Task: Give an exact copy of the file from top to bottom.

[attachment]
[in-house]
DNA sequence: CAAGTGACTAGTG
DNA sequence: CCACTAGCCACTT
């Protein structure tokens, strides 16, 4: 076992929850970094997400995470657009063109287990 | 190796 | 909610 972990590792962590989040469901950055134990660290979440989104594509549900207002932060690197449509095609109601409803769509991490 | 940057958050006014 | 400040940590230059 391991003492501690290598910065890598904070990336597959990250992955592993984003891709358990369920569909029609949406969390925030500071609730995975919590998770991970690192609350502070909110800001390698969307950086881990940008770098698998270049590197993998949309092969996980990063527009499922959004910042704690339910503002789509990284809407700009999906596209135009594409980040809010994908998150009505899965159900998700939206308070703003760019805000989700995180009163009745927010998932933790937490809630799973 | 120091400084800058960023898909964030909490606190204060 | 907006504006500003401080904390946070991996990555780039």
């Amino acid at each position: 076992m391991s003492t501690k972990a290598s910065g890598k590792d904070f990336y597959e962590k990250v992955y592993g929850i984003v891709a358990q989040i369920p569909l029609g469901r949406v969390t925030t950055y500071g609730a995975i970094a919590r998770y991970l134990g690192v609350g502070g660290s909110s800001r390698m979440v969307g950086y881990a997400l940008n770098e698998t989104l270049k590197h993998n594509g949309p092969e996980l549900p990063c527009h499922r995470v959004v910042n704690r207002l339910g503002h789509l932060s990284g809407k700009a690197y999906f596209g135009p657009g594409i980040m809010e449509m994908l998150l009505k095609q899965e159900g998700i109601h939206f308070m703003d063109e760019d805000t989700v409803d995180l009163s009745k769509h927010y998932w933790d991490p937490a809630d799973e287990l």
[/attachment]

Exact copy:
[in-house]
DNA sequence: CAAGTGACTAGTG
DNA sequence: CCACTAGCCACTT
């Protein structure tokens, strides 16, 4: 076992929850970094997400995470657009063109287990 | 190796 | 909610 972990590792962590989040469901950055134990660290979440989104594509549900207002932060690197449509095609109601409803769509991490 | 940057958050006014 | 400040940590230059 391991003492501690290598910065890598904070990336597959990250992955592993984003891709358990369920569909029609949406969390925030500071609730995975919590998770991970690192609350502070909110800001390698969307950086881990940008770098698998270049590197993998949309092969996980990063527009499922959004910042704690339910503002789509990284809407700009999906596209135009594409980040809010994908998150009505899965159900998700939206308070703003760019805000989700995180009163009745927010998932933790937490809630799973 | 120091400084800058960023898909964030909490606190204060 | 907006504006500003401080904390946070991996990555780039």
């Amino acid at each position: 076992m391991s003492t501690k972990a290598s910065g890598k590792d904070f990336y597959e962590k990250v992955y592993g929850i984003v891709a358990q989040i369920p569909l029609g469901r949406v969390t925030t950055y500071g609730a995975i970094a919590r998770y991970l134990g690192v609350g502070g660290s909110s800001r390698m979440v969307g950086y881990a997400l940008n770098e698998t989104l270049k590197h993998n594509g949309p092969e996980l549900p990063c527009h499922r995470v959004v910042n704690r207002l339910g503002h789509l932060s990284g809407k700009a690197y999906f596209g135009p657009g594409i980040m809010e449509m994908l998150l009505k095609q899965e159900g998700i109601h939206f308070m703003d063109e760019d805000t989700v409803d995180l009163s009745k769509h927010y998932w933790d991490p937490a809630d799973e287990l």